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Elizabeth Cooney is a health reporter for the Worcester Telegram & Gazette.
Boston Globe Health and Science staff:
Scott Allen
Alice Dembner
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Liz Kowalczyk
Stephen Smith
Colin Nickerson
Beth Daley
Karen Weintraub, Deputy Health and Science Editor, and Gideon Gil, Health and Science Editor.
 Short White Coat blogger Ishani Ganguli
 Short White Coat blogger Jennifer Srygley
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Tuesday, June 19, 2007

Short White Coat: Behind the blue curtain

Short White Coat is a blog written by third-year Harvard medical student Jennifer Srygley. Her posts appear here as part of White Coat Notes. E-mail Jennifer at

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As a student in the operating room, there is ample opportunity to look around. And there is a lot to see: Inside each and every patient is a uniquely beautiful anatomy that tells stories of previous operations or illness; there is the long table with rows and rows of shiny instruments (often named after famous surgeons); there are the clear blue lines of demarcation between sterile and contaminated.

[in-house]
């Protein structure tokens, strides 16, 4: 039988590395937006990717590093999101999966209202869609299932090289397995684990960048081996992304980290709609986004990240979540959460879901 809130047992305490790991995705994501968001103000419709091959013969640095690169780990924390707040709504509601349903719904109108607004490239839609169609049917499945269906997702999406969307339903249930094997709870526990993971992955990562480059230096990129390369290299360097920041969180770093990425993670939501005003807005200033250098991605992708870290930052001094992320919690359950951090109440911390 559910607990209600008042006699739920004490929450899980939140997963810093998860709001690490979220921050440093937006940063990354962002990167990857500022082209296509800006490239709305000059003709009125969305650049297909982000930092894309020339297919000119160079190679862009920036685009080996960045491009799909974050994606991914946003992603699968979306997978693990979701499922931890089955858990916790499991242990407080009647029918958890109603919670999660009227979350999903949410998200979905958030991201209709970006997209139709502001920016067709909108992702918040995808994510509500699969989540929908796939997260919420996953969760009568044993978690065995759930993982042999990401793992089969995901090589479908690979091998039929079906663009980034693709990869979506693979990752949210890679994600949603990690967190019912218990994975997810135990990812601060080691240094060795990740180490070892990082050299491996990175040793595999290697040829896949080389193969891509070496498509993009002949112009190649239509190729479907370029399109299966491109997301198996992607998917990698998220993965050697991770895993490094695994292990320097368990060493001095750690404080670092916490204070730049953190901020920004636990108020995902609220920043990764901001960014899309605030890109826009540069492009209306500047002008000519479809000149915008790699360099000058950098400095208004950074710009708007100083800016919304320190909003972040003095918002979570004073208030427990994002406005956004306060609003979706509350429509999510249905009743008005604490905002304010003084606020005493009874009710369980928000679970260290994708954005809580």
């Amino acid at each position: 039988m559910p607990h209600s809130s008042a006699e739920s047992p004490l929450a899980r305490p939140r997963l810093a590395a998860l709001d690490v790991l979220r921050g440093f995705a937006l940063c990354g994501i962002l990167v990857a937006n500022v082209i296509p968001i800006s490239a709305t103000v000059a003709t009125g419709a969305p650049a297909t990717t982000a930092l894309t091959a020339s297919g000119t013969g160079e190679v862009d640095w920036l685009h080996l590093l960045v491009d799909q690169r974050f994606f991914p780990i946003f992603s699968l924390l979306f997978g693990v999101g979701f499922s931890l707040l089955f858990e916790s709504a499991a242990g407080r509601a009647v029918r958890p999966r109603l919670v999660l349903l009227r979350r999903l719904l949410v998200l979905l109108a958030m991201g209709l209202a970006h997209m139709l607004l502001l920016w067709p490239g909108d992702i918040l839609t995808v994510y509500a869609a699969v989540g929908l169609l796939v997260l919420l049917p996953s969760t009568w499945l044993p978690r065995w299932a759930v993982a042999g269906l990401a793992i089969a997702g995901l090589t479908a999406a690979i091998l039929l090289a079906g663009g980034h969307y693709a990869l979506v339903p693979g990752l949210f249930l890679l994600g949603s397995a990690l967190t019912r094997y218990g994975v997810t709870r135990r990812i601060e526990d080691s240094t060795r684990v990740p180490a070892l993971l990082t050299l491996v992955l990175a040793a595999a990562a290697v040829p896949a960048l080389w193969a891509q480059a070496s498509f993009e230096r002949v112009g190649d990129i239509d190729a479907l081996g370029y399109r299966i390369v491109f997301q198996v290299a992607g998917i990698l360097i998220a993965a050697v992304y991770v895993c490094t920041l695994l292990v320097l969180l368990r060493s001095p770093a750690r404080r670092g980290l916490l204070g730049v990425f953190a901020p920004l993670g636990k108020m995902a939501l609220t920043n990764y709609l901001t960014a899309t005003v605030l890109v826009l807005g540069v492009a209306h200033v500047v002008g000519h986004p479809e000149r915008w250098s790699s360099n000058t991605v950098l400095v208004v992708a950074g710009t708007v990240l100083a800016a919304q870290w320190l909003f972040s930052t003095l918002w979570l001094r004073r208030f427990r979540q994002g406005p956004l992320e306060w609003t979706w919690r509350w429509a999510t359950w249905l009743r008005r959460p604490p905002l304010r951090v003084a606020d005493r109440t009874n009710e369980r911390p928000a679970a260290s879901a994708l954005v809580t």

What you donít see very much is the patient's exterior. Except for exposed skin where the incision will be made, most of the patient is covered up. A big blue drape creates a curtain that hides the patientís head and the team of anesthesiologists who quietly toil to keep the patient comfortable and asleep.

Last week, I had a chance to venture behind the blue curtain as part of a one-week anesthesiology rotation. While surgeons cut a swath through disease, it is the anesthesiologistís job to make sure the patient stays alive during the operation. The airway, the heart, the lungs, the eyes, and the skin are all carefully monitored for signs of discomfort or distress. Not unlike air traffic controllers, an anesthesiologist avidly and continuously surveys the patient for the first sign of something abnormal. There is a true art to staring at the EKG stream of a thousand normal heartbeats and then noticing the slight variation that portends of arrhythmia.

In the midst of watching all the monitors, on the anesthesia side of the curtain, I could also look upon the sleeping face of the patient I was helping. For some reason the patientís face, more than the knee or liver or aorta that I could see and touch on the surgical side of the curtain, reminded me of why we were in the operating room in the first place.

Posted by Jennifer Srygley at 06:58 PM
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